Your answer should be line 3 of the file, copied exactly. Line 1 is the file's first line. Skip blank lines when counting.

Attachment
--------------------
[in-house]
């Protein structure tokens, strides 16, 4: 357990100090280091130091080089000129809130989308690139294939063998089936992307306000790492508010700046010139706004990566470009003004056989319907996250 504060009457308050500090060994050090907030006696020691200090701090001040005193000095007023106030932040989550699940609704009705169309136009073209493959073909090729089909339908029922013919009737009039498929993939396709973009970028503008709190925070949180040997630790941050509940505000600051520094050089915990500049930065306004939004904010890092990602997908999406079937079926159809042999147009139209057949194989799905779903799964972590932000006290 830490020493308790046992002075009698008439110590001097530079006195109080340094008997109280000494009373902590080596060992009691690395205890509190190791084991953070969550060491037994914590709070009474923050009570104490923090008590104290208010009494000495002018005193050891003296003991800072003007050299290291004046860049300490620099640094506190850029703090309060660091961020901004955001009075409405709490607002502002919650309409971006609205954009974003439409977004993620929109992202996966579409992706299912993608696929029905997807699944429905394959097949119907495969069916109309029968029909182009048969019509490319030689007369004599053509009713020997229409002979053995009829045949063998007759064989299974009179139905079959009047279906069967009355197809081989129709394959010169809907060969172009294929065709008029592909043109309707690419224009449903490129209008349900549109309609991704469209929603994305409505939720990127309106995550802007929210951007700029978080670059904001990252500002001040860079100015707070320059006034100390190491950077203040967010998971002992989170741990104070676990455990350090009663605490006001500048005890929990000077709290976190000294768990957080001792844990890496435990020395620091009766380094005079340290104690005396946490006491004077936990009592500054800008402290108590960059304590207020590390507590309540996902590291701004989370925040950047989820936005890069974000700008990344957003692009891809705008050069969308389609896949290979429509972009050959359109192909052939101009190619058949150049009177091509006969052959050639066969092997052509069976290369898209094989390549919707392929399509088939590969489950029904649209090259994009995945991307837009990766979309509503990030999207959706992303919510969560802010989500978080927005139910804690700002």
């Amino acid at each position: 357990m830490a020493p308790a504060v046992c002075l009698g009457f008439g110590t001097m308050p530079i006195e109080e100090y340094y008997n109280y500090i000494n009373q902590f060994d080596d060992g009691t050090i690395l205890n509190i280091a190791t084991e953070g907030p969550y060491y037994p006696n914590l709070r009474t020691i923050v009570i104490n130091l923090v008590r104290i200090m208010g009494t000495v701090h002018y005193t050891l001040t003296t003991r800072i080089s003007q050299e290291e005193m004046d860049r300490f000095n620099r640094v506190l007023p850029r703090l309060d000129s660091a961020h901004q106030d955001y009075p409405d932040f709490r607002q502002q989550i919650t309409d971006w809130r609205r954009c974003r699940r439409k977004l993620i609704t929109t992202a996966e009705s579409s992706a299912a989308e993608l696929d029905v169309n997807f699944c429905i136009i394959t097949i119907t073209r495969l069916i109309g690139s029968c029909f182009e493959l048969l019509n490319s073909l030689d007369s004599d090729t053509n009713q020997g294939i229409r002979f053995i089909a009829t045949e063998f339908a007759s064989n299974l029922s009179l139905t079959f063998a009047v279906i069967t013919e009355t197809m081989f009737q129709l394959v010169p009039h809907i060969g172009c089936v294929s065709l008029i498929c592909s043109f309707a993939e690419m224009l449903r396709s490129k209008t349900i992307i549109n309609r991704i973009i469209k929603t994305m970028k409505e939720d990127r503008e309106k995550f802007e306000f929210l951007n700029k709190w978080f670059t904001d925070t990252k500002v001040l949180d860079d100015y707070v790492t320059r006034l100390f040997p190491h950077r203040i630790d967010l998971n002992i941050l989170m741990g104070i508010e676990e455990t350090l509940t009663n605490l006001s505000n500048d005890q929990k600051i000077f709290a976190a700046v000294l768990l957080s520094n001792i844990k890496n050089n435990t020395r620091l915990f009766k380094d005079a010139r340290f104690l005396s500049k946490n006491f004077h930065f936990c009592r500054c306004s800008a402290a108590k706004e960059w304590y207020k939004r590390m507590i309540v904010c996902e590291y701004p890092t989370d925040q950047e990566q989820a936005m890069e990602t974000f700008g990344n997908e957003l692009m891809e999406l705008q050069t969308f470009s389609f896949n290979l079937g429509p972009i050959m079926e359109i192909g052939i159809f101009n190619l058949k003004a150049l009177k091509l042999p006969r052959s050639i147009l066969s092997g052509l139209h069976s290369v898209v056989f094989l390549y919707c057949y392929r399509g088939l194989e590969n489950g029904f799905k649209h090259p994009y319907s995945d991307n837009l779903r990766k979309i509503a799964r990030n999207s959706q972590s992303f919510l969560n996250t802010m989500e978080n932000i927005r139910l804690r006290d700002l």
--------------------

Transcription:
């Amino acid at each position: 357990m830490a020493p308790a504060v046992c002075l009698g009457f008439g110590t001097m308050p530079i006195e109080e100090y340094y008997n109280y500090i000494n009373q902590f060994d080596d060992g009691t050090i690395l205890n509190i280091a190791t084991e953070g907030p969550y060491y037994p006696n914590l709070r009474t020691i923050v009570i104490n130091l923090v008590r104290i200090m208010g009494t000495v701090h002018y005193t050891l001040t003296t003991r800072i080089s003007q050299e290291e005193m004046d860049r300490f000095n620099r640094v506190l007023p850029r703090l309060d000129s660091a961020h901004q106030d955001y009075p409405d932040f709490r607002q502002q989550i919650t309409d971006w809130r609205r954009c974003r699940r439409k977004l993620i609704t929109t992202a996966e009705s579409s992706a299912a989308e993608l696929d029905v169309n997807f699944c429905i136009i394959t097949i119907t073209r495969l069916i109309g690139s029968c029909f182009e493959l048969l019509n490319s073909l030689d007369s004599d090729t053509n009713q020997g294939i229409r002979f053995i089909a009829t045949e063998f339908a007759s064989n299974l029922s009179l139905t079959f063998a009047v279906i069967t013919e009355t197809m081989f009737q129709l394959v010169p009039h809907i060969g172009c089936v294929s065709l008029i498929c592909s043109f309707a993939e690419m224009l449903r396709s490129k209008t349900i992307i549109n309609r991704i973009i469209k929603t994305m970028k409505e939720d990127r503008e309106k995550f802007e306000f929210l951007n700029k709190w978080f670059t904001d925070t990252k500002v001040l949180d860079d100015y707070v790492t320059r006034l100390f040997p190491h950077r203040i630790d967010l998971n002992i941050l989170m741990g104070i508010e676990e455990t350090l509940t009663n605490l006001s505000n500048d005890q929990k600051i000077f709290a976190a700046v000294l768990l957080s520094n001792i844990k890496n050089n435990t020395r620091l915990f009766k380094d005079a010139r340290f104690l005396s500049k946490n006491f004077h930065f936990c009592r500054c306004s800008a402290a108590k706004e960059w304590y207020k939004r590390m507590i309540v904010c996902e590291y701004p890092t989370d925040q950047e990566q989820a936005m890069e990602t974000f700008g990344n997908e957003l692009m891809e999406l705008q050069t969308f470009s389609f896949n290979l079937g429509p972009i050959m079926e359109i192909g052939i159809f101009n190619l058949k003004a150049l009177k091509l042999p006969r052959s050639i147009l066969s092997g052509l139209h069976s290369v898209v056989f094989l390549y919707c057949y392929r399509g088939l194989e590969n489950g029904f799905k649209h090259p994009y319907s995945d991307n837009l779903r990766k979309i509503a799964r990030n999207s959706q972590s992303f919510l969560n996250t802010m989500e978080n932000i927005r139910l804690r006290d700002l």